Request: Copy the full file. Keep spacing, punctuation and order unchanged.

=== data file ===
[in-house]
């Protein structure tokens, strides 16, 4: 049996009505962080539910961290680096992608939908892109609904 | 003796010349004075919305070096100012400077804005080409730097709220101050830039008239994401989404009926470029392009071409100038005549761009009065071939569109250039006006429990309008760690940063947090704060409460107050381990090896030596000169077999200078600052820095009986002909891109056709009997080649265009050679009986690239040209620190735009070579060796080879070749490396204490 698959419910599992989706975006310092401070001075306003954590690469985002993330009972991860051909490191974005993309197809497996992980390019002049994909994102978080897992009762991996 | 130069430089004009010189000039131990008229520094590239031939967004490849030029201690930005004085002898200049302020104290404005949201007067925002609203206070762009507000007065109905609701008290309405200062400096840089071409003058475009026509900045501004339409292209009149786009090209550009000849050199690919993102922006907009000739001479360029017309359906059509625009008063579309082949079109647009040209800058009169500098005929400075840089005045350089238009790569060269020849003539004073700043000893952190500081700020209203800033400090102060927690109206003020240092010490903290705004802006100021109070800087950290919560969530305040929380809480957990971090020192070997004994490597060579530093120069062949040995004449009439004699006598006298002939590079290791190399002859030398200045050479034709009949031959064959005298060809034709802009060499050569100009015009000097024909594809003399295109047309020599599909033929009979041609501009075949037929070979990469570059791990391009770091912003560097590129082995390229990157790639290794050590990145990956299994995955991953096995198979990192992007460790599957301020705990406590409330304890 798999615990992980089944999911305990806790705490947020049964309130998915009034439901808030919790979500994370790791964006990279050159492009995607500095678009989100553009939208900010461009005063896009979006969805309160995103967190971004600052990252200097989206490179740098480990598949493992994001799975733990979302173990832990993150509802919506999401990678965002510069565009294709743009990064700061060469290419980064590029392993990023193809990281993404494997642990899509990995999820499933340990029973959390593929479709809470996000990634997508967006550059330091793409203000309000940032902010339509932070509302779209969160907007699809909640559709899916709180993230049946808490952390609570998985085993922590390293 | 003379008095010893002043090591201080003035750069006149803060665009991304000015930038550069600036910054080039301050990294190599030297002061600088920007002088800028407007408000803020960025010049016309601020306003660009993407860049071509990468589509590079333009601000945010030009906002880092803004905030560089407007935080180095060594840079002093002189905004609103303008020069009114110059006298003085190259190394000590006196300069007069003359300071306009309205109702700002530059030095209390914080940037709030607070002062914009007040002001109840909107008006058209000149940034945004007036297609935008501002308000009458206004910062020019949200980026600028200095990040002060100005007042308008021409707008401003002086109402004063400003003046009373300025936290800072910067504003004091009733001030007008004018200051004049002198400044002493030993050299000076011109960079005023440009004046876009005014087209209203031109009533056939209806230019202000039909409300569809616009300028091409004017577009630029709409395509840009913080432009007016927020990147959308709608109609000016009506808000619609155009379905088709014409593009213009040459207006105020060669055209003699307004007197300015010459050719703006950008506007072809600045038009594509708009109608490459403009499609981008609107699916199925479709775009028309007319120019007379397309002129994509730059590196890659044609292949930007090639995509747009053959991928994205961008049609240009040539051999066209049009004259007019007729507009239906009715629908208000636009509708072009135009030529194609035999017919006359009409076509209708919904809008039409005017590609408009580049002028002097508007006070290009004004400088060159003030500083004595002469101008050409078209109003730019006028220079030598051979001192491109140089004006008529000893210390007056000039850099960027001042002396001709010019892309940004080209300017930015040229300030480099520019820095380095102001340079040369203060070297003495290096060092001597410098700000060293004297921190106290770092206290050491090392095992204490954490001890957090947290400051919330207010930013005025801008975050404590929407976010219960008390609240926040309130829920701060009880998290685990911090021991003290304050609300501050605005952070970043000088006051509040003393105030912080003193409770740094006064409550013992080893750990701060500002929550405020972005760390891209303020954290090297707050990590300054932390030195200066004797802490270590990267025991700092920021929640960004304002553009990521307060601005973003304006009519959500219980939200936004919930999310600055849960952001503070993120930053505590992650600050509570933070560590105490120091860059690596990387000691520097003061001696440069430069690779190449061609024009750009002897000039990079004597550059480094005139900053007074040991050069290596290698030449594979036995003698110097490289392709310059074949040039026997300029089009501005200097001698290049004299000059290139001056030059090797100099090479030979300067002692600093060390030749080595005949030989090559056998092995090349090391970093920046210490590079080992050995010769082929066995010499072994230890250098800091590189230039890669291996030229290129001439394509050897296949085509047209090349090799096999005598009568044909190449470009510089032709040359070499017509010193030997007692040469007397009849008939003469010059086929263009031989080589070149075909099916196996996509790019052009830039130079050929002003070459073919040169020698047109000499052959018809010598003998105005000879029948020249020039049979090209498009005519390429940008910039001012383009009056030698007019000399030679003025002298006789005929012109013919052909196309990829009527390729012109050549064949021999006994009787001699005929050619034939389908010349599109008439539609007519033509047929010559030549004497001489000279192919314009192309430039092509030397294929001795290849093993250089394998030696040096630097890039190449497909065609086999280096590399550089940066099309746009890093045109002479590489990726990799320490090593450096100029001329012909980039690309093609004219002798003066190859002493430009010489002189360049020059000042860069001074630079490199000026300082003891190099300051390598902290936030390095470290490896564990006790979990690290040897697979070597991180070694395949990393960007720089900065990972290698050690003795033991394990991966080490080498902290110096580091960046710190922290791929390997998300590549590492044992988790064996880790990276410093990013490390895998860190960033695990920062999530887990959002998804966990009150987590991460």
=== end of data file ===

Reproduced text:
[in-house]
């Protein structure tokens, strides 16, 4: 049996009505962080539910961290680096992608939908892109609904 | 003796010349004075919305070096100012400077804005080409730097709220101050830039008239994401989404009926470029392009071409100038005549761009009065071939569109250039006006429990309008760690940063947090704060409460107050381990090896030596000169077999200078600052820095009986002909891109056709009997080649265009050679009986690239040209620190735009070579060796080879070749490396204490 698959419910599992989706975006310092401070001075306003954590690469985002993330009972991860051909490191974005993309197809497996992980390019002049994909994102978080897992009762991996 | 130069430089004009010189000039131990008229520094590239031939967004490849030029201690930005004085002898200049302020104290404005949201007067925002609203206070762009507000007065109905609701008290309405200062400096840089071409003058475009026509900045501004339409292209009149786009090209550009000849050199690919993102922006907009000739001479360029017309359906059509625009008063579309082949079109647009040209800058009169500098005929400075840089005045350089238009790569060269020849003539004073700043000893952190500081700020209203800033400090102060927690109206003020240092010490903290705004802006100021109070800087950290919560969530305040929380809480957990971090020192070997004994490597060579530093120069062949040995004449009439004699006598006298002939590079290791190399002859030398200045050479034709009949031959064959005298060809034709802009060499050569100009015009000097024909594809003399295109047309020599599909033929009979041609501009075949037929070979990469570059791990391009770091912003560097590129082995390229990157790639290794050590990145990956299994995955991953096995198979990192992007460790599957301020705990406590409330304890 798999615990992980089944999911305990806790705490947020049964309130998915009034439901808030919790979500994370790791964006990279050159492009995607500095678009989100553009939208900010461009005063896009979006969805309160995103967190971004600052990252200097989206490179740098480990598949493992994001799975733990979302173990832990993150509802919506999401990678965002510069565009294709743009990064700061060469290419980064590029392993990023193809990281993404494997642990899509990995999820499933340990029973959390593929479709809470996000990634997508967006550059330091793409203000309000940032902010339509932070509302779209969160907007699809909640559709899916709180993230049946808490952390609570998985085993922590390293 | 003379008095010893002043090591201080003035750069006149803060665009991304000015930038550069600036910054080039301050990294190599030297002061600088920007002088800028407007408000803020960025010049016309601020306003660009993407860049071509990468589509590079333009601000945010030009906002880092803004905030560089407007935080180095060594840079002093002189905004609103303008020069009114110059006298003085190259190394000590006196300069007069003359300071306009309205109702700002530059030095209390914080940037709030607070002062914009007040002001109840909107008006058209000149940034945004007036297609935008501002308000009458206004910062020019949200980026600028200095990040002060100005007042308008021409707008401003002086109402004063400003003046009373300025936290800072910067504003004091009733001030007008004018200051004049002198400044002493030993050299000076011109960079005023440009004046876009005014087209209203031109009533056939209806230019202000039909409300569809616009300028091409004017577009630029709409395509840009913080432009007016927020990147959308709608109609000016009506808000619609155009379905088709014409593009213009040459207006105020060669055209003699307004007197300015010459050719703006950008506007072809600045038009594509708009109608490459403009499609981008609107699916199925479709775009028309007319120019007379397309002129994509730059590196890659044609292949930007090639995509747009053959991928994205961008049609240009040539051999066209049009004259007019007729507009239906009715629908208000636009509708072009135009030529194609035999017919006359009409076509209708919904809008039409005017590609408009580049002028002097508007006070290009004004400088060159003030500083004595002469101008050409078209109003730019006028220079030598051979001192491109140089004006008529000893210390007056000039850099960027001042002396001709010019892309940004080209300017930015040229300030480099520019820095380095102001340079040369203060070297003495290096060092001597410098700000060293004297921190106290770092206290050491090392095992204490954490001890957090947290400051919330207010930013005025801008975050404590929407976010219960008390609240926040309130829920701060009880998290685990911090021991003290304050609300501050605005952070970043000088006051509040003393105030912080003193409770740094006064409550013992080893750990701060500002929550405020972005760390891209303020954290090297707050990590300054932390030195200066004797802490270590990267025991700092920021929640960004304002553009990521307060601005973003304006009519959500219980939200936004919930999310600055849960952001503070993120930053505590992650600050509570933070560590105490120091860059690596990387000691520097003061001696440069430069690779190449061609024009750009002897000039990079004597550059480094005139900053007074040991050069290596290698030449594979036995003698110097490289392709310059074949040039026997300029089009501005200097001698290049004299000059290139001056030059090797100099090479030979300067002692600093060390030749080595005949030989090559056998092995090349090391970093920046210490590079080992050995010769082929066995010499072994230890250098800091590189230039890669291996030229290129001439394509050897296949085509047209090349090799096999005598009568044909190449470009510089032709040359070499017509010193030997007692040469007397009849008939003469010059086929263009031989080589070149075909099916196996996509790019052009830039130079050929002003070459073919040169020698047109000499052959018809010598003998105005000879029948020249020039049979090209498009005519390429940008910039001012383009009056030698007019000399030679003025002298006789005929012109013919052909196309990829009527390729012109050549064949021999006994009787001699005929050619034939389908010349599109008439539609007519033509047929010559030549004497001489000279192919314009192309430039092509030397294929001795290849093993250089394998030696040096630097890039190449497909065609086999280096590399550089940066099309746009890093045109002479590489990726990799320490090593450096100029001329012909980039690309093609004219002798003066190859002493430009010489002189360049020059000042860069001074630079490199000026300082003891190099300051390598902290936030390095470290490896564990006790979990690290040897697979070597991180070694395949990393960007720089900065990972290698050690003795033991394990991966080490080498902290110096580091960046710190922290791929390997998300590549590492044992988790064996880790990276410093990013490390895998860190960033695990920062999530887990959002998804966990009150987590991460």